Ask Ping!Friday, May 25, 2007 | 8:00 AM
I think that the AMA should list the rider’s hometowns as the places they grew up instead of listing the city that they moved to in order to be near a test track. Kind of like other pro sports that list an athlete’s college. After all, not all pro racers grew up in southern California. It's a real slap in the face to see great riders like Heath Voss and Ryan Dungey listed as being from Texas or California when their childhood was spent getting fast on the tracks of Minnesota. What do you think?
P.S. We also produced James Povolny and the legendary Donny Schmit
This kid is from Minnesota, not California! photo: Simon Cudby
This kid is from Minnesota, not California!
photo: Simon Cudby
I am 36 y/o and an avid rider and motocross/supercross fan. I think it's a great time in our sport. Especially with so many young, aggressive riders in the Lites class gunning for a podium spot week in and week out. It makes for an exciting points race and great night (or day) of racing in general. That being said, I'm a little concerned about the 450 class. Without a doubt, Bubba is amazing. My concern is that with Ricky out of the picture, and no one else willing to "sack up" and clear entire whoop sections, we are in for some boring racing. You can only watch someone completely destroy their competition for so long before at least losing some interest. I compare the situation to the late ‘80s and early ‘90s when Mike Tyson was in his prime and knocking dudes out consistently inside of the first round. People started to feel short-changed regardless of whether it was on pay per view, TV, or you dropped a bunch of cash and went and saw the fight in person. It's like, do you blame Bubba for working hard and putting it all on the line? Or do you blame the rest of the field for not committing to at least run his pace? We've all seen recent greatness with Ricky and MC. I just don't remember people pouring out of the stadium six laps into the main. I guess I'm just venting.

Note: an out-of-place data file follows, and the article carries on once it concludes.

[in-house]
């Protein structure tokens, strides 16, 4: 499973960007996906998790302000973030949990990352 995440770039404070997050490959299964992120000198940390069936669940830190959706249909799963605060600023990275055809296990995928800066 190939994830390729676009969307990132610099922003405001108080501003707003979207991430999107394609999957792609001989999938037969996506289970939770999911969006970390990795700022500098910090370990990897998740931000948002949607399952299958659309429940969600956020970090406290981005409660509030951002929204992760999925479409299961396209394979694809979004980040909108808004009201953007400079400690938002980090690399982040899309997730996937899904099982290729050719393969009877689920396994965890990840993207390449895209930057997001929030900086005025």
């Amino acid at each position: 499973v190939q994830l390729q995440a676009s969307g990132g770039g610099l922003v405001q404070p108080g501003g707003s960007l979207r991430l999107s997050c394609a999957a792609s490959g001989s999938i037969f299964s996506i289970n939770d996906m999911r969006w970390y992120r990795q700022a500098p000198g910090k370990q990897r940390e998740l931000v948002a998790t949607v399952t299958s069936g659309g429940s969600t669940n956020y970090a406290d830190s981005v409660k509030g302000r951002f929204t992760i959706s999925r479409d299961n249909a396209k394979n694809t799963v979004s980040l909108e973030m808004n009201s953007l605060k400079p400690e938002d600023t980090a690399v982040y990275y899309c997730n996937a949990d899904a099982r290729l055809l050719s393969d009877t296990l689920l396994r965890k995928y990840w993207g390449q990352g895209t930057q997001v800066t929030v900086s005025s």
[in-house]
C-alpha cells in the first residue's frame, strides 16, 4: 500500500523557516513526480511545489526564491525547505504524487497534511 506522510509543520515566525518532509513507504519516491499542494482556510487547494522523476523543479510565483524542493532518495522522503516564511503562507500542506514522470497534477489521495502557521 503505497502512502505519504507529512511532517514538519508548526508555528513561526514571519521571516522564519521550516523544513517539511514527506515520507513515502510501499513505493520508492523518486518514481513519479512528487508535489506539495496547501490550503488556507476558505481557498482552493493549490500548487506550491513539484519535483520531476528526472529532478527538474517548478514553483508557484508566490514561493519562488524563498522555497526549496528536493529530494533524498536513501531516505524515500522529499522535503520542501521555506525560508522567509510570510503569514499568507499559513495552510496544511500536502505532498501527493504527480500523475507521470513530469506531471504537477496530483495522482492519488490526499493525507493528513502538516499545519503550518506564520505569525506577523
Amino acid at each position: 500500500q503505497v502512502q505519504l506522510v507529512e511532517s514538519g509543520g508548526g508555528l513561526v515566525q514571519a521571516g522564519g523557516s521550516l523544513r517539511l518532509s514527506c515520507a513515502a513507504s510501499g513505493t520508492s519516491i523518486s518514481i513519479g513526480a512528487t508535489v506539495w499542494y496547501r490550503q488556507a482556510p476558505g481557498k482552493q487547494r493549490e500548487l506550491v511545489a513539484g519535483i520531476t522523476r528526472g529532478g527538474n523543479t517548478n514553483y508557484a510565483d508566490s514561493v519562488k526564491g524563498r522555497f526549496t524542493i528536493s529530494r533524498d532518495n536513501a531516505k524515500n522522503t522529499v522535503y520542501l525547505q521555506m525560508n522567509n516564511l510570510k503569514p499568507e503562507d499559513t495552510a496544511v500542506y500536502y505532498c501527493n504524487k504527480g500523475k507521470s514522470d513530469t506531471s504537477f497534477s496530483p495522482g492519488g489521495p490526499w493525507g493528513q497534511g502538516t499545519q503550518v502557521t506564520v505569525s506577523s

It’s hard to blame the rest of the field. Trust me, they are trying their best. And you can’t blame James for being so fast because that would just be stupid. The fact is that he is in a league of his own right now (in supercross, anyway) and he is going to be winning for a while. Of course, all you have to do is go to one of the national motocross races that Carmichael is entered in this summer and you will get to see some great racing again. The angry elf laid down the law in Sacramento, and it looks like he is unwaveringly determined to reach the 150-win mark. That is bad news for James and good news for race fans. As far as the premature mass exodus from the stadiums, well, that is going to be a problem until someone can run with him. Maybe Villopoto will be the guy to do it, or maybe it’s Millsaps or someone else. Until then, get out of my way after the Lites main event, because I’ll be sprinting like Jackie Joyner-Kersee on the way to my Toyota truck.
Could you give us some insight or a psychological profile on the type of rider that doesn’t really race and puts numbers like 69, 420, or 151 on his bike?
Jimmy Gaddis won with #69 photo: Courtesy of Moto Verte
It is my opinion that only kooks without girlfriends run the number 69. Unless, of course, you are assigned the number by the AMA based on the number of national points you earned the previous season. But I don’t think that’s the kind of rider we’re dealing with here. By the way, Jimmy Gaddis won a championship with #69, so it can’t be completely written off as a silly set of digits. However, the dickweeds that run it because of its sexual implications should be clotheslined off their rides and punched in their goggle hole once or twice. Riders bearing the number 420 are the lowest common denominator of society, plain and simple. They usually have a Metal Mulisha or SRH T-shirt on, a black hat with a super-kicker lip at the end of the bill, and their bike is adorned in black plastic. And they usually have a bandana of some color around their head or in their pocket. These guys want you to think that they are in a gang or that they want to be in a gang, even though they have no idea what a gang is really like. You’ve completely lost me on the 151 number. I am totally unaware of any stigma attached to that number, but maybe it’s a Hawaiian thing. It could be that I am too much of a haole to figure it out. Anyhoo, if you know someone running these numbers, be sure to let them know what an A-hole they are. Mahalo.
Jimmy Gaddis won with #69
photo: Courtesy of Moto Verte